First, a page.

CLINIC & USCIS’ Office of Citizenship (OoC) Welcome New Citizens | CLINIC

CLINIC & USCIS’ Office of Citizenship (OoC) Welcome New Citizens

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By Leya Speasmaker

June was an important month for a small group of Washington D.C.’s residents. On June 6, 2013, at a public library in Mt. Pleasant, 20 immigrants from 11 different countries became U.S. citizens. Laura Burdick and I, along with staff from Catholic Charities Diocese of Arlington, Montgomery College, and CARECEN, were present to witness the event, at the invitation of invitees of USCIS’ Office of Citizenship (OoC).

It is easy to be moved by the reverential mood of the new citizens and the excitement of their families and friends. Loved ones rushed to the front of the room to take pictures of their relatives as they took the oath of citizenship and received their certificates of citizenship. Even small children in attendance were quieted by the importance of the occasion, as a representative from the White House Office of Public Engagement gave a speech and President Obama appeared on video to welcome the new citizens. The newly naturalized at the ceremony reflected the diversity that commonly exists in immigrant communities: faces young and old, people whose native countries ranged from Afghanistan to Bolivia to China, professionals at the ends of their careers and those just starting out.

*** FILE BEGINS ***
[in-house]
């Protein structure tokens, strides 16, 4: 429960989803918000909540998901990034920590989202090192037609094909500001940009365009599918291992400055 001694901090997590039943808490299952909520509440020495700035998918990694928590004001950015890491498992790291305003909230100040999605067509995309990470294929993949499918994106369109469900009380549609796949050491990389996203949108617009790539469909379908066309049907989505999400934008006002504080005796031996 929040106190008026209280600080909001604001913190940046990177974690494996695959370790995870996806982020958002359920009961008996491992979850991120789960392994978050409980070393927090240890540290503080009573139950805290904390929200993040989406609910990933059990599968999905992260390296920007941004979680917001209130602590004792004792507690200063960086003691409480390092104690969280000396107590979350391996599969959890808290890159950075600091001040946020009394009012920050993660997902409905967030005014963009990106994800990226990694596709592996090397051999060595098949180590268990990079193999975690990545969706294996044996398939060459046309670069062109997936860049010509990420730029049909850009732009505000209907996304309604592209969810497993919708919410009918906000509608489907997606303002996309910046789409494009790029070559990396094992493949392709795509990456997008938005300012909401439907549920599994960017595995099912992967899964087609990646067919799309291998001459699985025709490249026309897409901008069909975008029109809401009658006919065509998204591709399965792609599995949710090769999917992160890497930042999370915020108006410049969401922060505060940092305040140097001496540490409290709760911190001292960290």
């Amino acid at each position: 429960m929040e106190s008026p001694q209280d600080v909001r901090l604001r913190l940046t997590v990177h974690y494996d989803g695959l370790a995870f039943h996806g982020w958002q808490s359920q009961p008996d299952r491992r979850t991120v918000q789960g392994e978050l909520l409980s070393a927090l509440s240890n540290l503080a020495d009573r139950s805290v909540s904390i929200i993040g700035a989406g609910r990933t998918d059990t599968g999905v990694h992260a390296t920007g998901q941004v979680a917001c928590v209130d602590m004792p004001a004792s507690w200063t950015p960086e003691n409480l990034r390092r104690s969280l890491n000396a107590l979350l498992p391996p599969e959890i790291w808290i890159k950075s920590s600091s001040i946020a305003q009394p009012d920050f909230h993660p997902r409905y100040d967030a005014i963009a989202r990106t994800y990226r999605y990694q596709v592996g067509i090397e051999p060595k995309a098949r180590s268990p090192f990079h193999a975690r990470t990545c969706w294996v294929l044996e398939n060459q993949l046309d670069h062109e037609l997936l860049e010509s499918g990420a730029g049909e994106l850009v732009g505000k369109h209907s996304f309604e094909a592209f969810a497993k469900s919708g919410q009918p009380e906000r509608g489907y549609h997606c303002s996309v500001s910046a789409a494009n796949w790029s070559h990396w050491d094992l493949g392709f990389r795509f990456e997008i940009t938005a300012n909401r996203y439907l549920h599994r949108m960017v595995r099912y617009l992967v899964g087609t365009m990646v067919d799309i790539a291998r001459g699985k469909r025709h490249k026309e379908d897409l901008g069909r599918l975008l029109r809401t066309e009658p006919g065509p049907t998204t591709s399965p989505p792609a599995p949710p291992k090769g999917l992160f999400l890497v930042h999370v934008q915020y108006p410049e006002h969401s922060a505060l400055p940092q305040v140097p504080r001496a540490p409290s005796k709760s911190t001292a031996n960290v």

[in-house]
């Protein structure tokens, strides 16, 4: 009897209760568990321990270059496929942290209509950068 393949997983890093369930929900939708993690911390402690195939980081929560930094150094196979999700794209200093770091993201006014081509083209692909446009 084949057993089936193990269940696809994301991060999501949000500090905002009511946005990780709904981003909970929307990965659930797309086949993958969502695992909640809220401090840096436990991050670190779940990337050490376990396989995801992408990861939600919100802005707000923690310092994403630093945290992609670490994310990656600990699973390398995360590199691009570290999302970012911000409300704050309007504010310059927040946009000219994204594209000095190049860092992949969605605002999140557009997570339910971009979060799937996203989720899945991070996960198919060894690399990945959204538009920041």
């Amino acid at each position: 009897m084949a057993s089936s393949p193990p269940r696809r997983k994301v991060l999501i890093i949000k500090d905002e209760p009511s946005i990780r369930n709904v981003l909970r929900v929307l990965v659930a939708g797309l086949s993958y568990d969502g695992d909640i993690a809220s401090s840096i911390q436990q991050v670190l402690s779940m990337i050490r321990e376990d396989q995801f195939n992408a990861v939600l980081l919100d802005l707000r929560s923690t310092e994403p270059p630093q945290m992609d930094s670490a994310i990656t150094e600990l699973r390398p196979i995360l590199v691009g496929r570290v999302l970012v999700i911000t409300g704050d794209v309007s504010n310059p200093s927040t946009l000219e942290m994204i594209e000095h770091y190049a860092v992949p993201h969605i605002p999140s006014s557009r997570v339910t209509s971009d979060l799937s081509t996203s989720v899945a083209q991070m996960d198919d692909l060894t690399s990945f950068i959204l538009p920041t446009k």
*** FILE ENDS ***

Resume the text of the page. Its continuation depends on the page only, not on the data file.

Laura and I have worked on two Office of Citizenship grants through the past three years, and we have worked alongside eight CLINIC affiliates to establish new legal and education programs. We have learned about the challenges of recruiting and retaining students, the benefits of strong community partnerships, the need to encourage students to apply for naturalization, and the struggle to keep the programs afloat when funding is hard to come by.

Our work with the OoC grant ends in September. Attending the naturalization ceremony so close to the end of the funding period reminded us both of the impact citizenship programs can have in their communities and the importance of this work for individual families. Through naturalization, families are reunified, voters are created, and civic participation is increased. As a result, communities across our nation better reflect the changing faces and the skills and values of the newest citizens among us.

*Leya Speasmaker is a Field Support Coordinator in CLINIC's Capacity Building Section